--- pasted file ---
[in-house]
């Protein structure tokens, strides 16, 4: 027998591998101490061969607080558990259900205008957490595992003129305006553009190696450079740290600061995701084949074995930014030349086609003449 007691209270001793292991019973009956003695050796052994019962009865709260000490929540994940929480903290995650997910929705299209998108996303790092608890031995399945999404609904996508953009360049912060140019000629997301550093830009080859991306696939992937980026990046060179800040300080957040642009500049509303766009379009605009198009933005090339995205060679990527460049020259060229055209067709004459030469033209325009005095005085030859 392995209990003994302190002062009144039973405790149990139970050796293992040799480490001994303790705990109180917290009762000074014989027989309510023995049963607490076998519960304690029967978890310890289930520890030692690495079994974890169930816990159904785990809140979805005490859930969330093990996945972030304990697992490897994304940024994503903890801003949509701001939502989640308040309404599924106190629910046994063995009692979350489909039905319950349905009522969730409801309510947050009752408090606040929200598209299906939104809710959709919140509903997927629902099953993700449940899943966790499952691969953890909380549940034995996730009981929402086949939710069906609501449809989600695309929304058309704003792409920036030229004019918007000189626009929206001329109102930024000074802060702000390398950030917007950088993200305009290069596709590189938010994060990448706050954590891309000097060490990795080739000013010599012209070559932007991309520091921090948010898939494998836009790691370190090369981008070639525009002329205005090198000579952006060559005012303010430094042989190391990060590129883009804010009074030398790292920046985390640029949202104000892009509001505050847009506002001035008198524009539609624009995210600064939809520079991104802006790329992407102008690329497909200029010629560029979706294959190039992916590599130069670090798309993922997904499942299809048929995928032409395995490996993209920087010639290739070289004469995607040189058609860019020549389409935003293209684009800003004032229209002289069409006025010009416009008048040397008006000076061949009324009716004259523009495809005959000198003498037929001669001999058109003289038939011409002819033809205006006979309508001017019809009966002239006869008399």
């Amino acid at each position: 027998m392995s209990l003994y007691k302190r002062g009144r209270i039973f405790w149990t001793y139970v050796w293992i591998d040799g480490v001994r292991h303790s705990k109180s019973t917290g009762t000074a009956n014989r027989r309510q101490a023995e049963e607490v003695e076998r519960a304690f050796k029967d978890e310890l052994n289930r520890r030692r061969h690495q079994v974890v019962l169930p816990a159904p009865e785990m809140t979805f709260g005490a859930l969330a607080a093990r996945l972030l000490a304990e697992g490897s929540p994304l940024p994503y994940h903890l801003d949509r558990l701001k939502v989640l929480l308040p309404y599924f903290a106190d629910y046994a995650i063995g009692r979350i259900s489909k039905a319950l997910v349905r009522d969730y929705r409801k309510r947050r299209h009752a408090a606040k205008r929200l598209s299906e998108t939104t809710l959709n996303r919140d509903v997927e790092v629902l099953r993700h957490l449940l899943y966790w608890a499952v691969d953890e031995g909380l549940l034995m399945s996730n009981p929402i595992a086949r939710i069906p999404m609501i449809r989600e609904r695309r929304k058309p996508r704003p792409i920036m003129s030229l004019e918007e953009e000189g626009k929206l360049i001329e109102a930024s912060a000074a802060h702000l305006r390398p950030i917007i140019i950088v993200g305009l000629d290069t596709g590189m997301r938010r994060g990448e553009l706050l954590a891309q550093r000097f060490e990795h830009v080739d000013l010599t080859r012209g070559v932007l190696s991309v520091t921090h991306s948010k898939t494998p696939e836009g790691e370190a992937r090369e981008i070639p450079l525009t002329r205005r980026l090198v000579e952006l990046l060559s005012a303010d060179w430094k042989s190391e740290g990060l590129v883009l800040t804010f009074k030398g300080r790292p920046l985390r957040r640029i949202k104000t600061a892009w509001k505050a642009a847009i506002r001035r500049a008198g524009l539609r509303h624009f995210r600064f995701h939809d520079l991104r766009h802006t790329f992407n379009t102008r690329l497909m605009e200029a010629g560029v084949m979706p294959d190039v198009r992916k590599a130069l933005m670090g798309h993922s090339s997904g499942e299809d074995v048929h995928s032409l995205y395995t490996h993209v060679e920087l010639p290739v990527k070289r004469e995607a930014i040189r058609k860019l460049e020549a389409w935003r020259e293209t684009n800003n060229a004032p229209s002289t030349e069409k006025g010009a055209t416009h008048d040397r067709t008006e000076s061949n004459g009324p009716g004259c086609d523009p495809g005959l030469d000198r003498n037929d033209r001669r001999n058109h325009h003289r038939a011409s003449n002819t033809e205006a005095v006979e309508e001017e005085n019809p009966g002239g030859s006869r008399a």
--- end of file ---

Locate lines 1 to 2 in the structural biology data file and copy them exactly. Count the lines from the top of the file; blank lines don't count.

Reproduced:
[in-house]
């Protein structure tokens, strides 16, 4: 027998591998101490061969607080558990259900205008957490595992003129305006553009190696450079740290600061995701084949074995930014030349086609003449 007691209270001793292991019973009956003695050796052994019962009865709260000490929540994940929480903290995650997910929705299209998108996303790092608890031995399945999404609904996508953009360049912060140019000629997301550093830009080859991306696939992937980026990046060179800040300080957040642009500049509303766009379009605009198009933005090339995205060679990527460049020259060229055209067709004459030469033209325009005095005085030859 392995209990003994302190002062009144039973405790149990139970050796293992040799480490001994303790705990109180917290009762000074014989027989309510023995049963607490076998519960304690029967978890310890289930520890030692690495079994974890169930816990159904785990809140979805005490859930969330093990996945972030304990697992490897994304940024994503903890801003949509701001939502989640308040309404599924106190629910046994063995009692979350489909039905319950349905009522969730409801309510947050009752408090606040929200598209299906939104809710959709919140509903997927629902099953993700449940899943966790499952691969953890909380549940034995996730009981929402086949939710069906609501449809989600695309929304058309704003792409920036030229004019918007000189626009929206001329109102930024000074802060702000390398950030917007950088993200305009290069596709590189938010994060990448706050954590891309000097060490990795080739000013010599012209070559932007991309520091921090948010898939494998836009790691370190090369981008070639525009002329205005090198000579952006060559005012303010430094042989190391990060590129883009804010009074030398790292920046985390640029949202104000892009509001505050847009506002001035008198524009539609624009995210600064939809520079991104802006790329992407102008690329497909200029010629560029979706294959190039992916590599130069670090798309993922997904499942299809048929995928032409395995490996993209920087010639290739070289004469995607040189058609860019020549389409935003293209684009800003004032229209002289069409006025010009416009008048040397008006000076061949009324009716004259523009495809005959000198003498037929001669001999058109003289038939011409002819033809205006006979309508001017019809009966002239006869008399």